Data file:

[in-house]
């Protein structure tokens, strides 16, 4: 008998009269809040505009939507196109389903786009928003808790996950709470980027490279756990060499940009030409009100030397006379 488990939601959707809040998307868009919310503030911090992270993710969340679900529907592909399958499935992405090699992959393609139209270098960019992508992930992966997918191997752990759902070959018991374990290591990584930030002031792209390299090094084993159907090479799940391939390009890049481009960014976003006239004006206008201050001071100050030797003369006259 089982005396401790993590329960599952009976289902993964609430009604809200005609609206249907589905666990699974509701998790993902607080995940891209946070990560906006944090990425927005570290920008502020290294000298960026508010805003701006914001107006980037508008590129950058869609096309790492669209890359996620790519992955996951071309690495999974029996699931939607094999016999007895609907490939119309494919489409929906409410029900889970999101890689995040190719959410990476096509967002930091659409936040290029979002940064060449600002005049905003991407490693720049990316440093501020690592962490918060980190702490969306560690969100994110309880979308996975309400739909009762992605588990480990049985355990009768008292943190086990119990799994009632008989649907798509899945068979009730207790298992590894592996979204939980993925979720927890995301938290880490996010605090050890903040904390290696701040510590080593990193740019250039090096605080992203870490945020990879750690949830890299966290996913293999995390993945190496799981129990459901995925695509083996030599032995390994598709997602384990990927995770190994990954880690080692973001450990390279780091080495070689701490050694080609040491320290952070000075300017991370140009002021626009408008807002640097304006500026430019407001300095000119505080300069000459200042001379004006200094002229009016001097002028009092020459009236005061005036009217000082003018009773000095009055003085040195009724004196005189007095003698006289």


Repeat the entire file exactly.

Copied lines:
[in-house]
């Protein structure tokens, strides 16, 4: 008998009269809040505009939507196109389903786009928003808790996950709470980027490279756990060499940009030409009100030397006379 488990939601959707809040998307868009919310503030911090992270993710969340679900529907592909399958499935992405090699992959393609139209270098960019992508992930992966997918191997752990759902070959018991374990290591990584930030002031792209390299090094084993159907090479799940391939390009890049481009960014976003006239004006206008201050001071100050030797003369006259 089982005396401790993590329960599952009976289902993964609430009604809200005609609206249907589905666990699974509701998790993902607080995940891209946070990560906006944090990425927005570290920008502020290294000298960026508010805003701006914001107006980037508008590129950058869609096309790492669209890359996620790519992955996951071309690495999974029996699931939607094999016999007895609907490939119309494919489409929906409410029900889970999101890689995040190719959410990476096509967002930091659409936040290029979002940064060449600002005049905003991407490693720049990316440093501020690592962490918060980190702490969306560690969100994110309880979308996975309400739909009762992605588990480990049985355990009768008292943190086990119990799994009632008989649907798509899945068979009730207790298992590894592996979204939980993925979720927890995301938290880490996010605090050890903040904390290696701040510590080593990193740019250039090096605080992203870490945020990879750690949830890299966290996913293999995390993945190496799981129990459901995925695509083996030599032995390994598709997602384990990927995770190994990954880690080692973001450990390279780091080495070689701490050694080609040491320290952070000075300017991370140009002021626009408008807002640097304006500026430019407001300095000119505080300069000459200042001379004006200094002229009016001097002028009092020459009236005061005036009217000082003018009773000095009055003085040195009724004196005189007095003698006289």